Back to posts
NewSouth NewSouth

The Bragg UNSW Press Prize for Science Writing 2016 Shortlist Announced

NewSouth

Congratulations to the shortlisted authors for the Bragg UNSW Press Prize for Science Writing 2016. 

James Bradley Slippery migrants

Susan Double Beautiful contrivances

Nicole Gill Every lizard counts

Alice Gorman Pluto and the human gaze

Ashley Hay The forest at the edge of time

Fiona McMillan Lucy’s lullaby: Song for the ages

Winners will be announced by Australian Chief Scientist Dr Alan Finkel at the Australian Museum on 10 November, an event hosted by UNSW Press and the Faculty of Science, UNSW. 

UNSW Vice-Chancellor Professor Ian Jacobs will also announce the winner of the Bragg Student Prize, celebrating excellence in science writing by Australian high school students.

The Bragg UNSW Press Prize for Science Writing is an annual prize for the best short non-fiction piece on science written for a general audience. It is named in honour of Australia’s first Nobel laureates, William Henry Bragg and his son William Lawrence Bragg.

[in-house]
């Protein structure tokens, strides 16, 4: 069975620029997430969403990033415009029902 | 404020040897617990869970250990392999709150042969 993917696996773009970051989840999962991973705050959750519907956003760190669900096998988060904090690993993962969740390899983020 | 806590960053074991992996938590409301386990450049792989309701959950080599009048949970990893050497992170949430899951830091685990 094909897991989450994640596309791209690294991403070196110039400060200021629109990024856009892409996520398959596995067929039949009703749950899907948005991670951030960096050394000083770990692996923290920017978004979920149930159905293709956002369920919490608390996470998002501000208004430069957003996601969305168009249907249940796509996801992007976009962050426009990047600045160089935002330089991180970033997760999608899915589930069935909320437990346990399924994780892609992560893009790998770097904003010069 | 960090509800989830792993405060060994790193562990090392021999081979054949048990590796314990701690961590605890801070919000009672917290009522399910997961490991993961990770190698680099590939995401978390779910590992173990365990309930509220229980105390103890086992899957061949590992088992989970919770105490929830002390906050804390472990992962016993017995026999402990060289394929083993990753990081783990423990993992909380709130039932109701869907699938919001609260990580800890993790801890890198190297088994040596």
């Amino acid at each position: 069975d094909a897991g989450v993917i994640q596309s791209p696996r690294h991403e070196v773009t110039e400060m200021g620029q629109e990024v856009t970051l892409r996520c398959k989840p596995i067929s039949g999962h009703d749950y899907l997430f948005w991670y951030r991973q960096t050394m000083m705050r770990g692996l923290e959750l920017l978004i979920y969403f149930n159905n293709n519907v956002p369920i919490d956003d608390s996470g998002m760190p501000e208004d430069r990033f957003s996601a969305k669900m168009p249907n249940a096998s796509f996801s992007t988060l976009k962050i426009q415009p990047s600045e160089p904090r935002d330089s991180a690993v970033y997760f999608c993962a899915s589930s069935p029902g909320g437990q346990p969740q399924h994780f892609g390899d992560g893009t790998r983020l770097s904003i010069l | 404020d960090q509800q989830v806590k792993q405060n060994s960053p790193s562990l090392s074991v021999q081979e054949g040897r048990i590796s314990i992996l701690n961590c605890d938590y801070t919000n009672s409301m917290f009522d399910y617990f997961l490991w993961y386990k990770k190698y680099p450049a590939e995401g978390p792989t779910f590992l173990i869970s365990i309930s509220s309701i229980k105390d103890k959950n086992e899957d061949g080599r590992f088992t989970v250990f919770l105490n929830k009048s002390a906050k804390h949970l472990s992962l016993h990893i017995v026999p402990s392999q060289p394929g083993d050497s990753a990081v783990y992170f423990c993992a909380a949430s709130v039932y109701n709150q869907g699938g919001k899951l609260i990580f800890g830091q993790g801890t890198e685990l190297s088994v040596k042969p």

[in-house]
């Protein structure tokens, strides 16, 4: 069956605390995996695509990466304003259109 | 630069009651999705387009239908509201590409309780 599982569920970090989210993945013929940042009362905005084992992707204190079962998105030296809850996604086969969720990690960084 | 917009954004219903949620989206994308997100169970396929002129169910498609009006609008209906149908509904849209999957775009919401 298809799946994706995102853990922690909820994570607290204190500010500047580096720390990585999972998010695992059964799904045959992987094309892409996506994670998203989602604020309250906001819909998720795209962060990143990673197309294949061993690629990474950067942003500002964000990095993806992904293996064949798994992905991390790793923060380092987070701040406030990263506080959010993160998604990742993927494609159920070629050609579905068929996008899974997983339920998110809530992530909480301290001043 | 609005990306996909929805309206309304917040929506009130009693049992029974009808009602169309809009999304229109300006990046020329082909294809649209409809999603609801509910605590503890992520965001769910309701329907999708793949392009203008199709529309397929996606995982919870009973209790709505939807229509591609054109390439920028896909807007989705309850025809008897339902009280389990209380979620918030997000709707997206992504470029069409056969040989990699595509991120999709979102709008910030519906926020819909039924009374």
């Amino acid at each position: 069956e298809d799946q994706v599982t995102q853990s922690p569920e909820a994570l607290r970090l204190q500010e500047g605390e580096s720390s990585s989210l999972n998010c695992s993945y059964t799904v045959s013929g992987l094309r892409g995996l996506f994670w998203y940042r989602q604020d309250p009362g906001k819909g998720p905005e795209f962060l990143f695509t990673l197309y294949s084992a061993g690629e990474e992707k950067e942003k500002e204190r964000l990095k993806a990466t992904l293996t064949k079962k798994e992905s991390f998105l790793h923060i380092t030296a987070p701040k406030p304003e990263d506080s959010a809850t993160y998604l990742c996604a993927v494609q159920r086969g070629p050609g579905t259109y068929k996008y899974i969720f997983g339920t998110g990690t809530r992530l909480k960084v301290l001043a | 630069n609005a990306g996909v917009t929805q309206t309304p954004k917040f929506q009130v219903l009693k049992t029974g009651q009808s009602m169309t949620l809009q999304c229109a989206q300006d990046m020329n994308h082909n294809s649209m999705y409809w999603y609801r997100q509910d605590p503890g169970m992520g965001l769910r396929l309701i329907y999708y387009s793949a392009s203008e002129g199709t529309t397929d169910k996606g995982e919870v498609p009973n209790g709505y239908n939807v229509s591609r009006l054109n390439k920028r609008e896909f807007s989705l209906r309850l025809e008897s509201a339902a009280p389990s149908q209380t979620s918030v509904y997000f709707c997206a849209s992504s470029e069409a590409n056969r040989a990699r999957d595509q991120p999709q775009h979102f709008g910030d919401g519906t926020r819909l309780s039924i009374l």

The Bragg Prize winner receives a prize of $7000 and two runners up each receive a prize of $1500. The student prizes and school events are supported by the Copyright Agency Cultural Fund. 

All the shortlisted entries are included in The Best Australian Science Writing 2016, NewSouth’s annual collection featuring the finest Australian science writing of the year. The book will be launched at the November 10 event.

Judges of the Bragg UNSW Press Prize 2016:

Professor Merlin Crossley

Dr Cathy Foley

Dr Graeme Pearman

Jo Chandler, editor, The Best Australian Science Writing 2016

Related books
9781742235035.jpg
The Best Australian Science Writing 2016

Edited by Jo Chandler, foreword by Ms Fiona Stanley

November 2016
From the furthest reaches of the universe to the microscopic world of our genes, science offers writers the kind of scope other subjects simply can't match. Good writing about science can be moving, funny, exhilarating or poetic, but it will always be honest and rigorous about the research that underlies it.